Mechanical Engineering Faculty Research


Influence of Nickel Particle Reinforcement on Cyclic Fatigue and Final Fracture Behavior of a Magnesium Alloy Composite

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Summer 6-7-2012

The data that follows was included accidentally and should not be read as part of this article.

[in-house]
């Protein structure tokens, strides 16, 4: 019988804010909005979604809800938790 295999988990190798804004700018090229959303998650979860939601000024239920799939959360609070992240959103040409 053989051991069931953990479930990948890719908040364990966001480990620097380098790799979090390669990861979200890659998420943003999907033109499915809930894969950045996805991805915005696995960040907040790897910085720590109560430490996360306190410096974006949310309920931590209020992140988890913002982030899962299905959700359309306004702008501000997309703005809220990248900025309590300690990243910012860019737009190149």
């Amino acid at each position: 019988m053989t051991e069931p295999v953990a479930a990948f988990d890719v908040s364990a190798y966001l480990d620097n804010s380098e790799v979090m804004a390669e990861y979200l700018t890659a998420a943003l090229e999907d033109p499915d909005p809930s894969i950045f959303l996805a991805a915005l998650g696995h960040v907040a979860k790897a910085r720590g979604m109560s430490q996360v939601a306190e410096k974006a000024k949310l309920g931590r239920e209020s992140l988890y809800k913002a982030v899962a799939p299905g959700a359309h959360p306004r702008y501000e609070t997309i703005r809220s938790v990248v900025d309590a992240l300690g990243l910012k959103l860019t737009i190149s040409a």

The microstructure, tensile properties, cyclic stress amplitude fatigue response and final fracture behavior of a magnesium alloy, denoted as AZ31, discontinuously reinforced with nano-particulates of aluminum oxide and micron size nickel particles is presented and discussed. The tensile properties, high cycle fatigue and final fracture behavior of the discontinuously reinforced magnesium alloy are compared with the unreinforced counterpart (AZ31). The elastic modulus and yield strength of the dual particle reinforced magnesium alloy is marginally higher than of the unreinforced counterpart. However, the tensile strength of the composite is lower than the monolithic counterpart. The ductility quantified by elongation to failure over 0.5 inch (12.7 mm) gage length of the test specimen showed minimal difference while the reduction in specimen cross-section area of the composite is higher than that of the monolithic counterpart. At the microscopic level, cyclic fatigue fractures of both the composite and the monolithic alloy clearly revealed features indicative of the occurrence of locally ductile and brittle mechanisms. Over the range of maximum stress and at two different load ratios the cyclic fatigue resistance of the magnesium alloy composite is superior to the monolithic counterpart. The mechanisms responsible for improved cyclic fatigue life and resultant fracture behavior of the composite microstructure are highlighted.

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